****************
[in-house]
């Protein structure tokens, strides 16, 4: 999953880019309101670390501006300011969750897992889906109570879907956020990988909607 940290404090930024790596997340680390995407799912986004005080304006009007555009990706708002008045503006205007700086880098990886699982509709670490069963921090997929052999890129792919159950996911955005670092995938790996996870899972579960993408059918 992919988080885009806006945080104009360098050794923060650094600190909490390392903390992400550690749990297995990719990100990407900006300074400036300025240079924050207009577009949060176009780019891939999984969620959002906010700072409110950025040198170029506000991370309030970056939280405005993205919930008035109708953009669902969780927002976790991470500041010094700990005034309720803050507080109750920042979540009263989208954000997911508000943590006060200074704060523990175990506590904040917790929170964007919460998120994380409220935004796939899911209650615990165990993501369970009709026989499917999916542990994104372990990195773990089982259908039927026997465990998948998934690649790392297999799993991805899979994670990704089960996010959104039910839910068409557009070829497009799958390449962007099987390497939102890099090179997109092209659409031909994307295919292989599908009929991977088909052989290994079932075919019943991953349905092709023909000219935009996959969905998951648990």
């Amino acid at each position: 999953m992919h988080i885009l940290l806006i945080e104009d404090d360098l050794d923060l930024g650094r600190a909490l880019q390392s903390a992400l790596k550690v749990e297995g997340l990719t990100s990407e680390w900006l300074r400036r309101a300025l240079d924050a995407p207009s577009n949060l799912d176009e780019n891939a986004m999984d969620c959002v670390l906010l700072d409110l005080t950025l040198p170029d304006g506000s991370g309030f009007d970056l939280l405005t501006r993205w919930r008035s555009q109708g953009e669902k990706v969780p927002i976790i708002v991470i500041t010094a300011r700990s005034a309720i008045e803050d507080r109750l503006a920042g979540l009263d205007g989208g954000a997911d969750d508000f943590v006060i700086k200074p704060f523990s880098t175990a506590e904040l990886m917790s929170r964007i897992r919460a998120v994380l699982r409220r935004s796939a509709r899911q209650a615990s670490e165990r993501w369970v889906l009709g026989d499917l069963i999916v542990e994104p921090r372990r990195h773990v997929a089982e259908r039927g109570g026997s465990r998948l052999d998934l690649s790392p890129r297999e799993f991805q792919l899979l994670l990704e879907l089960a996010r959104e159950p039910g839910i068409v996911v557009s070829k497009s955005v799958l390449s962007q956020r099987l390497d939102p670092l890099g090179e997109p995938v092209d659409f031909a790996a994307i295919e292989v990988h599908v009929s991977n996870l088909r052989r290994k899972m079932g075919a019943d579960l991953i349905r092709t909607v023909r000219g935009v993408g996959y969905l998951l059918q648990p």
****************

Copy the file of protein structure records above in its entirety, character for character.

[in-house]
């Protein structure tokens, strides 16, 4: 999953880019309101670390501006300011969750897992889906109570879907956020990988909607 940290404090930024790596997340680390995407799912986004005080304006009007555009990706708002008045503006205007700086880098990886699982509709670490069963921090997929052999890129792919159950996911955005670092995938790996996870899972579960993408059918 992919988080885009806006945080104009360098050794923060650094600190909490390392903390992400550690749990297995990719990100990407900006300074400036300025240079924050207009577009949060176009780019891939999984969620959002906010700072409110950025040198170029506000991370309030970056939280405005993205919930008035109708953009669902969780927002976790991470500041010094700990005034309720803050507080109750920042979540009263989208954000997911508000943590006060200074704060523990175990506590904040917790929170964007919460998120994380409220935004796939899911209650615990165990993501369970009709026989499917999916542990994104372990990195773990089982259908039927026997465990998948998934690649790392297999799993991805899979994670990704089960996010959104039910839910068409557009070829497009799958390449962007099987390497939102890099090179997109092209659409031909994307295919292989599908009929991977088909052989290994079932075919019943991953349905092709023909000219935009996959969905998951648990």
């Amino acid at each position: 999953m992919h988080i885009l940290l806006i945080e104009d404090d360098l050794d923060l930024g650094r600190a909490l880019q390392s903390a992400l790596k550690v749990e297995g997340l990719t990100s990407e680390w900006l300074r400036r309101a300025l240079d924050a995407p207009s577009n949060l799912d176009e780019n891939a986004m999984d969620c959002v670390l906010l700072d409110l005080t950025l040198p170029d304006g506000s991370g309030f009007d970056l939280l405005t501006r993205w919930r008035s555009q109708g953009e669902k990706v969780p927002i976790i708002v991470i500041t010094a300011r700990s005034a309720i008045e803050d507080r109750l503006a920042g979540l009263d205007g989208g954000a997911d969750d508000f943590v006060i700086k200074p704060f523990s880098t175990a506590e904040l990886m917790s929170r964007i897992r919460a998120v994380l699982r409220r935004s796939a509709r899911q209650a615990s670490e165990r993501w369970v889906l009709g026989d499917l069963i999916v542990e994104p921090r372990r990195h773990v997929a089982e259908r039927g109570g026997s465990r998948l052999d998934l690649s790392p890129r297999e799993f991805q792919l899979l994670l990704e879907l089960a996010r959104e159950p039910g839910i068409v996911v557009s070829k497009s955005v799958l390449s962007q956020r099987l390497d939102p670092l890099g090179e997109p995938v092209d659409f031909a790996a994307i295919e292989v990988h599908v009929s991977n996870l088909r052989r290994k899972m079932g075919a019943d579960l991953i349905r092709t909607v023909r000219g935009v993408g996959y969905l998951l059918q648990p």